Right guys, you’ve all be warned - there will be gore. Though i think the writers may be misreading their audience - most people are going to be way more upset by a mangled dog than they would be by something like, say, a child.

From here we go to a teacher called Eve who is being suspended by the headteacher. Ahem, amnesia bloke in the mountain and butcher mist? Unless Eve is being suspended for turning the class pet into a taxidermy plot, I want to go back to Bryan

Apparently she’s being suspended for teaching sex-ed much to the shock and horror of puritanical parents who want lots more teen pregnancies.

We’re not going to follow the 8,000,000 characters in this series with a brief series of introductions and a complete lack of people being turned outside out.

So we have Eve’s partner Kevin who plays permissive cool parent next to her restrictive controlling protective parent. That would be towards daughter Alex who identifies much more with her dad because he never says no rather than her mother because she always has to be the bad guy (which annoys Eve immensely).

Alex’s friend is Adrian, a bisexual boy who wears eyeliner and has a homophobic father who hasn’t spoken to him in 2 weeks for being a bisexual teen wearing eyeliner and a homophobic mother willing to let that stand. Adrian, in theory, is very socially aware, sadly the writer isn’t and it’s more like he just spouts word salad from social justice sites without context (hey, writers, male privilege exists, wel done for acknowledging it. But the idea that a bisexual man uses male privilege to drool after football players is just bizarre, ignores straight privilege and homophobia. Gay/bi men don’t generally get the privilege of being able to overly list after football players).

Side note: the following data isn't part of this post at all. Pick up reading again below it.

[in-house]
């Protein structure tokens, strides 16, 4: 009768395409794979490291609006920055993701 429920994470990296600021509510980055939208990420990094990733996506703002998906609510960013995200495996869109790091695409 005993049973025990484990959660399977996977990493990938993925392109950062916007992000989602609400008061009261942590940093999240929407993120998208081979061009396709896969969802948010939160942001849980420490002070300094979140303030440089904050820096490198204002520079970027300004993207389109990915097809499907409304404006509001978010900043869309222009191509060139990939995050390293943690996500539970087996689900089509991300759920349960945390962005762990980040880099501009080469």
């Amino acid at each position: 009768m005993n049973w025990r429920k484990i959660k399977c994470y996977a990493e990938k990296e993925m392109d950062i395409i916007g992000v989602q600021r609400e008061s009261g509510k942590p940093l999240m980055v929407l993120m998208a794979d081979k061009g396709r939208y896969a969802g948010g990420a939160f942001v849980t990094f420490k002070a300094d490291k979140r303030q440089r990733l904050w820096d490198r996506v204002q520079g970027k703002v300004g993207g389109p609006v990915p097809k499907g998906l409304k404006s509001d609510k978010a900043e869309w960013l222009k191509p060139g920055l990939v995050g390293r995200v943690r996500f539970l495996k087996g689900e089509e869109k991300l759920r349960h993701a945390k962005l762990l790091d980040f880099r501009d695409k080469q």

Alex has a thing for Jay the Popular Football Player and Jay’s dad is Connor, the sheriff/head of police.He’s not a fun guy.

The Originals, Season Four, Episode Thirteen: The Feast of All Sinners

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It's clear from the ending of this season finale that the writers wanted to write something which could serve as a series finale should The Originals be cancelled. I have to admit that if it were to have ended here, while bittersweet, it would have been nice.  The Mikaelsons may love each other but they are absolutely toxic and dysfunctional together. Apart, they are free to pursue their own goals and passions. 

Always and forever is the vow that has kept the Mikaelson siblings returning to each other over the centuries.  They have occasionally hated each other, sabotaged each others happiness, and even daggered each other from time to time and yet nothing has been able to come between them.  We even spent a good part of the season hearing repeatedly that despite being Klaus's adopted son that Marcel is not a Mikaelson, nor would he ever been good enough to be considered one.